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fcheung committed Jan 26, 2009
1 parent d28045f commit 94fde8c63439bc86265fadbd293dbd28b808d830
Showing with 3 additions and 3 deletions.
  1. +3 −3 railties/doc/guides/source/form_helpers.txt
@@ -640,7 +640,7 @@ Understanding Parameter Naming Conventions
As you've seen in the previous sections, values from forms can be at the top level of the `params` hash or nested in another hash. For example in a standard `create`
action for a Person model, `params[:model]` would usually be a hash of all the attributes for the person to create. The `params` hash can also contain arrays, arrays of hashes and so on.
-Fundamentally HTML forms don't know about any sort of structured data, all they generate is name-value pairs. The arrays and hashes you see in your application are the result of some parameter naming conventions that Rails uses.
+Fundamentally HTML forms don't know about any sort of structured data, all they generate is name-value pairs, where pairs are just plain strings. The arrays and hashes you see in your application are the result of some parameter naming conventions that Rails uses.
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@@ -727,7 +727,7 @@ This will result in a `params` hash that looks like
{'person' => {'name' => 'Bob', 'address' => {'23' => {'city' => 'Paris'}, '45' => {'city' => 'London'}}}}
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-Rails knows that all these inputs should be part of the person hash because you called `fields_for` on the first form builder. By specifying an `:index` option you're telling rails that instead of naming the inputs `person[address][city]` it should insert that index surrounded by [] between the address and the city. If you pass an Active Record object as we did then Rails will call `to_param` on it, which by default returns the database id. This is often useful as it is then easy to locate which Address record should be modified. You can pass numbers with some other significance, strings or even nil (which will result in an array parameter being created).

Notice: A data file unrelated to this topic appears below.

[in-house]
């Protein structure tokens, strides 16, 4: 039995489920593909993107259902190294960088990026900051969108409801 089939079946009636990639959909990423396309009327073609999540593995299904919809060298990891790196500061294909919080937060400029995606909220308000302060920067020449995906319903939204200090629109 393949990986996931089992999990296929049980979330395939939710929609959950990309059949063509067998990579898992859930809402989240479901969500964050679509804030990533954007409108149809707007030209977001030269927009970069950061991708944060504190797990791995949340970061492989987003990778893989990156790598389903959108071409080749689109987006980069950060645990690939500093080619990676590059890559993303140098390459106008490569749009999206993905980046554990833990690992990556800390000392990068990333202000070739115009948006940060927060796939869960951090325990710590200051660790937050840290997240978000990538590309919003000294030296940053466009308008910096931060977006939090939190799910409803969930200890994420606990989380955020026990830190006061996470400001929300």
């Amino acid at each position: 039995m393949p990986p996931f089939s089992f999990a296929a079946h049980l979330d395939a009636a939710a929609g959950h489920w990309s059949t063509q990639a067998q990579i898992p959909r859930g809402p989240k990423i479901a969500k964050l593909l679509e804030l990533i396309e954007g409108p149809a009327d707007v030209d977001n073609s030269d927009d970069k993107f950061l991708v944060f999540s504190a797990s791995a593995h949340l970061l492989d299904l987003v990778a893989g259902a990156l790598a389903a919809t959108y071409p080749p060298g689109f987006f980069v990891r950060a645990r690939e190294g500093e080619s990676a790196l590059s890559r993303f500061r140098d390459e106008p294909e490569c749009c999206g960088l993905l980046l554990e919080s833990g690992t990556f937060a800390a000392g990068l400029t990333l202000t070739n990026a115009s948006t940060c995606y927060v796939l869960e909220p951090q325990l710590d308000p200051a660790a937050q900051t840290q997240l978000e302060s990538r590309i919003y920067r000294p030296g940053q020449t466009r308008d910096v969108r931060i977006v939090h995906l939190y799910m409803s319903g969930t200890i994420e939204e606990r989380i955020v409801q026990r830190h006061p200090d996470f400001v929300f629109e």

+Rails knows that all these inputs should be part of the person hash because you called `fields_for` on the first form builder. By specifying an `:index` option you're telling rails that instead of naming the inputs `person[address][city]` it should insert that index surrounded by [] between the address and the city. If you pass an Active Record object as we did then Rails will call `to_param` on it, which by default returns the database id. This is often useful as it is then easy to locate which Address record should be modified. You can pass numbers with some other significance, strings or even `nil` (which will result in an array parameter being created).
To create more intricate nestings, you can specify the first part of the input name (`person[address]` in the previous example) explicitly, for example
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@@ -752,7 +752,7 @@ produces exactly the same output as the previous example.
Building Complex forms
----------------------
-Many apps grow beyond simple forms editing a single object. For example when creating a Person you might want to allow the user to (on the same form) create multiple address records (home, work etc.). When later editing that person the user should be able to add, remove or amend addresses as necessary. While this guide has shown you all the pieces necessary to handle this, Rails does not yet have a standard end-to-end way of accomplishing this, but many have come up with viable approaches. These include:
+Many apps grow beyond simple forms editing a single object. For example when creating a Person you might want to allow the user to (on the same form) create multiple address records (home, work, etc.). When later editing that person the user should be able to add, remove or amend addresses as necessary. While this guide has shown you all the pieces necessary to handle this, Rails does not yet have a standard end-to-end way of accomplishing this, but many have come up with viable approaches. These include:
* Ryan Bates' series of railscasts on http://railscasts.com/episodes/75[complex forms]
* Handle Multiple Models in One Form from http://media.pragprog.com/titles/fr_arr/multiple_models_one_form.pdf[Advanced Rails Recipes]

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